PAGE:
I have heard blogging referred to a couple of times recently as a mixture between an art and a science. If this is true (and I think it is), there’s no ‘right way’ to approach blogging if you want to be successful.
There are plenty of people who’ve done a great job of it though, and I thought it would be useful to learn from them.
These ten (10) tips will probably prove to be useful.
- Get Ideas From Your Audience
Create blog posts that answer the most interesting questions from people you engage with on social media.
This can be a great way to gather ideas of what topics people would most like to read about, which will help your blog grow! One of the best ways I’ve seen this in action is through blog comments or Tweets. In one example, here on FastCompany a lot of people requested a post that features more women entrepreneurs:
Now, a few weeks later adding such an article where just women contributed and built great businesses was a big hit:
- Understand your audience
Understanding your audience better means you’ll have a better idea of what blog content will resonate with them, which is a good start when you get to writing blog posts.
A great technique for doing this is to simply ask your readers first on Twitter, Facebook or LinkedIn with an engaging quote. If people respond well to it, than this is probably a great topic to write about.
- Write for yourself first
Write for yourself first & foremost. Ignore the fact that anyone else will read what you write; just focus on your thoughts, ideas, opinions and figure out how to put those into words. Write it and they will come.
- Build your email list
Start building your email list from day one. Even if you don’t plan on selling anything, having an email list allows you to promote your new content to your audience directly without worrying about search rankings, Facebook EdgeRank, or other online roadblocks in communications.
When you’re asking readers to sign up for your email list, you might want to try experimenting with different language.
5 Keep it short
Biggest lesson I learned in my past year of blogging. Keep it in the 1–2 minutes read-time length.
Working out the best length for your blog posts can be tricky. You generally need about 300 words minimum to get indexed by search engines, but otherwise the length of your post is up to what you think feels best.
When I read books, I often feel bad for the brilliant idea buried on page 217. Who will hear it?
Present a single idea, one at a time, and let others build upon it.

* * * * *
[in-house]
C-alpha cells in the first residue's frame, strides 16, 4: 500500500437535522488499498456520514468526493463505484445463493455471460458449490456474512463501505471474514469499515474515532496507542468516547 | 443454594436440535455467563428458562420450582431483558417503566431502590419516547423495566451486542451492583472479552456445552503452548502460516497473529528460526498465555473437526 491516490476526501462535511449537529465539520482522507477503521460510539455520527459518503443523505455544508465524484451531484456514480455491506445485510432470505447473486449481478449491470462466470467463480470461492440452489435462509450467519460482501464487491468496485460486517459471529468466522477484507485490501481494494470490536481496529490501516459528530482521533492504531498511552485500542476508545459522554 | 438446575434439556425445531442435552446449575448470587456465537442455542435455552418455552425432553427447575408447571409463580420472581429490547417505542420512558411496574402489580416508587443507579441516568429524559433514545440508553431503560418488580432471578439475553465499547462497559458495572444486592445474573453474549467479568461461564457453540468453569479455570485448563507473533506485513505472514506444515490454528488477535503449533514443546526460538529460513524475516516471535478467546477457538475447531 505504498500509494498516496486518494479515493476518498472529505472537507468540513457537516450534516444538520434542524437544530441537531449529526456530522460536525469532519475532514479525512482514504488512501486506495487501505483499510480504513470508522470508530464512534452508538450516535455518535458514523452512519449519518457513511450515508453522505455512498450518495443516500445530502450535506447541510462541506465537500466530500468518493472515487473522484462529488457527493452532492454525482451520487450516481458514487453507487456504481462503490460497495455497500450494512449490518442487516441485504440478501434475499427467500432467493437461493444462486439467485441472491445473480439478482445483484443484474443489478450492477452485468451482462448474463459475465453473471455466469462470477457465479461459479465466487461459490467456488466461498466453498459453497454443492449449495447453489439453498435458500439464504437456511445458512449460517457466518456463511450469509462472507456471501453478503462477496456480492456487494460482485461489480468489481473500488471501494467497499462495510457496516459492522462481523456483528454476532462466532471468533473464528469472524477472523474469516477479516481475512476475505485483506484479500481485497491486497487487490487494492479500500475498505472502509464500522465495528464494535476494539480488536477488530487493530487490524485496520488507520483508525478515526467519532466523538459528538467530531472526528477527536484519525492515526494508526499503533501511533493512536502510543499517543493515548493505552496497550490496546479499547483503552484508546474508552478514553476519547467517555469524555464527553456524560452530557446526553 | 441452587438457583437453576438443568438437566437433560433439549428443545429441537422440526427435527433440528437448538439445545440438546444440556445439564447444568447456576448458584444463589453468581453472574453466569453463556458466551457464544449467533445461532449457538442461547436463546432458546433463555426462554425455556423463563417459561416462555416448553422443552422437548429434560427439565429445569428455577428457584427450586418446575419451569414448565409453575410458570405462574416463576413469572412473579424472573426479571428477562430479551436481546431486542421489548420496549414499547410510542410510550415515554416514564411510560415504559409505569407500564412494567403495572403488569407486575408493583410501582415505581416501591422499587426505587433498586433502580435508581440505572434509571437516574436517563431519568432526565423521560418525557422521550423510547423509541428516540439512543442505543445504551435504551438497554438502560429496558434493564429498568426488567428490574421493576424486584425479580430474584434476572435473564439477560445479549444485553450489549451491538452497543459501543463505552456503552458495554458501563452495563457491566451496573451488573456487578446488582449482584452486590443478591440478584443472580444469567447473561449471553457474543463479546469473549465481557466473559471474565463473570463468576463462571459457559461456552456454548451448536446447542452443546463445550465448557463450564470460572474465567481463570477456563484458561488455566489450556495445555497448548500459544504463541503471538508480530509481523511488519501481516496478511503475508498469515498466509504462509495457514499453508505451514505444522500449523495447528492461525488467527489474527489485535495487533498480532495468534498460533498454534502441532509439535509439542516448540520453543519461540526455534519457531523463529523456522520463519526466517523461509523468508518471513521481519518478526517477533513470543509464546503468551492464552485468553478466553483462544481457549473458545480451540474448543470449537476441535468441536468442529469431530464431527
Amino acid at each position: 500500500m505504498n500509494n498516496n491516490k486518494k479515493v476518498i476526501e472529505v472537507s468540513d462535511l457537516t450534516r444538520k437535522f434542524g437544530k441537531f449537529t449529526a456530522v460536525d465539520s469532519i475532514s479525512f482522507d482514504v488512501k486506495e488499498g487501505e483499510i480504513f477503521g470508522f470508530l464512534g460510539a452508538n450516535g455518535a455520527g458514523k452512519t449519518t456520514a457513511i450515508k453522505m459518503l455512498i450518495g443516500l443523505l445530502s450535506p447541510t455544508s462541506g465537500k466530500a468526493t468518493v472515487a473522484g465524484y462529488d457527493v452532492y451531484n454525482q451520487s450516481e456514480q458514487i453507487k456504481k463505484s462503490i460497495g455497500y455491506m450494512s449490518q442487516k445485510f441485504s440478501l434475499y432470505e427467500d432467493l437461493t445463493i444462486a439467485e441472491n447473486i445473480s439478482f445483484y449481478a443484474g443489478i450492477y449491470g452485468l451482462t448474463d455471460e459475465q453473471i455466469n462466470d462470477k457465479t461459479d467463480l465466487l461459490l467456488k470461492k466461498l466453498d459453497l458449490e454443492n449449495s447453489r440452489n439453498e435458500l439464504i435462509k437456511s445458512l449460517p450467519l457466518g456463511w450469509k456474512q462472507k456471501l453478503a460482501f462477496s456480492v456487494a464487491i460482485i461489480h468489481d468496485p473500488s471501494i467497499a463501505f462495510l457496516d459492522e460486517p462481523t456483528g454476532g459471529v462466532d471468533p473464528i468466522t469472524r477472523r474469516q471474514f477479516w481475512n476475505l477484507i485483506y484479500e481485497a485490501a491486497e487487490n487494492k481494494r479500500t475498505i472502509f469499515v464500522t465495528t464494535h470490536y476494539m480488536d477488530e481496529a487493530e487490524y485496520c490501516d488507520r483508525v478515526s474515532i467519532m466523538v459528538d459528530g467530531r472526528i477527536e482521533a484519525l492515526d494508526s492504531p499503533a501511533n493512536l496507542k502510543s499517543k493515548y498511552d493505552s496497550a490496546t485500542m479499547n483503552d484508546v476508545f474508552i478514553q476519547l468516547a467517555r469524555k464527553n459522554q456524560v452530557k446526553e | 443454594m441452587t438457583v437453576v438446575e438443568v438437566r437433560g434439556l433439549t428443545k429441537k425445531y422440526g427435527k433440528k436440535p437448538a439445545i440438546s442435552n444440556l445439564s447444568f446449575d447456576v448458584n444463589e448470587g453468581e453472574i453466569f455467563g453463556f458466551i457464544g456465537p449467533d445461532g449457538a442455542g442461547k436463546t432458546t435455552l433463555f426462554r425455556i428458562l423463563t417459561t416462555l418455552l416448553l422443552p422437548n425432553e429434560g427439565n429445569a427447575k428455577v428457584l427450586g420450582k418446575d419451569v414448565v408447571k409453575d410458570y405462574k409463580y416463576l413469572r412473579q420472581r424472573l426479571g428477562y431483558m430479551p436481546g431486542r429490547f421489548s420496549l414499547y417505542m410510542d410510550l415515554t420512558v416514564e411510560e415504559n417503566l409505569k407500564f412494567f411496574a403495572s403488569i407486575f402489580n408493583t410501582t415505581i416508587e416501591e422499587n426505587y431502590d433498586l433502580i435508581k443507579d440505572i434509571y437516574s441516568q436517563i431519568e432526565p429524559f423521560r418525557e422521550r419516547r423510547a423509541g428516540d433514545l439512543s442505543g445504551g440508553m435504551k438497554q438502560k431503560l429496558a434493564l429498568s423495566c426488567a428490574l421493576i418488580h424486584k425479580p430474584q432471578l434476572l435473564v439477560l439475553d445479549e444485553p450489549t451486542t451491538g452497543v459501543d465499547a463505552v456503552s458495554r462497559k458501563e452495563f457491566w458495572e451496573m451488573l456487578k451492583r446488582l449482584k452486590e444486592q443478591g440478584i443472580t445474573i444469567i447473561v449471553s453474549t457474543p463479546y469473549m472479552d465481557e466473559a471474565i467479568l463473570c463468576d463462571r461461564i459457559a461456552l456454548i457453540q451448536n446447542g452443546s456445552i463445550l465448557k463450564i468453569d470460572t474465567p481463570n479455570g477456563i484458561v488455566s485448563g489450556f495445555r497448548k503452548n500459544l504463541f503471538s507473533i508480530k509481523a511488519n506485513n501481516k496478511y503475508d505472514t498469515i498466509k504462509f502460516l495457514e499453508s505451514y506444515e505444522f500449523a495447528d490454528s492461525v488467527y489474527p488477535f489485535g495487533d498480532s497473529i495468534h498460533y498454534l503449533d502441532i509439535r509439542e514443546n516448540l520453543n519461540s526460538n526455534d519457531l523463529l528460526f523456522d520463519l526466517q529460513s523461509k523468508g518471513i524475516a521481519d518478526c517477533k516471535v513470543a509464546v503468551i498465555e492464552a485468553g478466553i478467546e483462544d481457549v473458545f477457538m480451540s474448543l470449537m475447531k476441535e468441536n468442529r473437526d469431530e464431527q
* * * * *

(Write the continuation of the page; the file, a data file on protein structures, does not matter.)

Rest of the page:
A blog post is like a miniskirt, it has to be short enough to be interesting, but long enough to cover the subject.
- Write catchy headlines
No matter how great your content is, it won’t matter unless you have an amazing headline. People have a split second to decide if they should click on your post, and your headline will make them decide. The headline is also essential in making it easy and desirable for people to share your post. Keep your headlines SPUB: simple, powerful, useful and bold.
Something we do at Buffer is to test several different headlines for each of our blog posts to determine which ones works best. Here’s an example of what that might look like:
- Give stuff away
Give away free content that adds value to people’s lives “until it hurts” and they will love you and become loyal fans.
A great example of this is the research done by Incentivibe, who found that adding a giveaway contest pop-up to the bottom-right of their website led to 125% more email subscribers.
- Be consistent
Consistency is one of the most important things that bloggers tend to forget. It’s much easier to lose your traffic than it is to build it up, so make sure you consistently blog.
A study by Hubspot showed that consistent blogging actually leads to higher subscriber growth rates:
Over a two-month span, businesses that published blog entries on a regular basis (more than once a week) added subscribers over twice as fast as those companies that added content once a month.
- Give away your knowledge
Don’t be afraid to showcase what you know. Too many bloggers hold back the good stuff out of fear of giving away the “secret sauce.” There is no secret sauce in a world where everyone has high speed Internet access at all times. Today, you want to give away information snacks to sell knowledge meals.
- Be true to your voice
Stay true to yourself and your voice. People don’t care to follow sites so much as they care to follow people.
Writing isn’t about picking the right topic; it’s about finding the right voice. What matters, what readers really resonate with, isn’t so much what you say, but how